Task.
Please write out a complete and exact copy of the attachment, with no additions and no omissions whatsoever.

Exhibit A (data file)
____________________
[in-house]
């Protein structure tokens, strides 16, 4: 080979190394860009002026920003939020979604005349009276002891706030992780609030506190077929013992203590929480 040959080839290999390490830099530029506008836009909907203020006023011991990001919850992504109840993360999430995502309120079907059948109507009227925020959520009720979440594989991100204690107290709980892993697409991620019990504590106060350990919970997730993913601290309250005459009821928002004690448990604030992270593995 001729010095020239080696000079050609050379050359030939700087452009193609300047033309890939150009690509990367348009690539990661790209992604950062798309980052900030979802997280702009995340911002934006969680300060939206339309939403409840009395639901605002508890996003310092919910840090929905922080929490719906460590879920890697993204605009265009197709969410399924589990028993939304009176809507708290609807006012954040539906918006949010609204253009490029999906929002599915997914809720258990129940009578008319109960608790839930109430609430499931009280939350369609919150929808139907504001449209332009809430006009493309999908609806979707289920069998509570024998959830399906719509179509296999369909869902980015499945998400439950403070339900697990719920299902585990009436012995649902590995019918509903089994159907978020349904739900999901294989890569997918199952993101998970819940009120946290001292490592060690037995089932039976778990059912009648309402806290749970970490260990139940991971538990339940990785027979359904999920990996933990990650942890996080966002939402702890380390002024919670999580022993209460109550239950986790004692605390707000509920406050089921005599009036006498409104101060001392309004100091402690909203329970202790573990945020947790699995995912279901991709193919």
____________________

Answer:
[in-house]
């Protein structure tokens, strides 16, 4: 080979190394860009002026920003939020979604005349009276002891706030992780609030506190077929013992203590929480 040959080839290999390490830099530029506008836009909907203020006023011991990001919850992504109840993360999430995502309120079907059948109507009227925020959520009720979440594989991100204690107290709980892993697409991620019990504590106060350990919970997730993913601290309250005459009821928002004690448990604030992270593995 001729010095020239080696000079050609050379050359030939700087452009193609300047033309890939150009690509990367348009690539990661790209992604950062798309980052900030979802997280702009995340911002934006969680300060939206339309939403409840009395639901605002508890996003310092919910840090929905922080929490719906460590879920890697993204605009265009197709969410399924589990028993939304009176809507708290609807006012954040539906918006949010609204253009490029999906929002599915997914809720258990129940009578008319109960608790839930109430609430499931009280939350369609919150929808139907504001449209332009809430006009493309999908609806979707289920069998509570024998959830399906719509179509296999369909869902980015499945998400439950403070339900697990719920299902585990009436012995649902590995019918509903089994159907978020349904739900999901294989890569997918199952993101998970819940009120946290001292490592060690037995089932039976778990059912009648309402806290749970970490260990139940991971538990339940990785027979359904999920990996933990990650942890996080966002939402702890380390002024919670999580022993209460109550239950986790004692605390707000509920406050089921005599009036006498409104101060001392309004100091402690909203329970202790573990945020947790699995995912279901991709193919």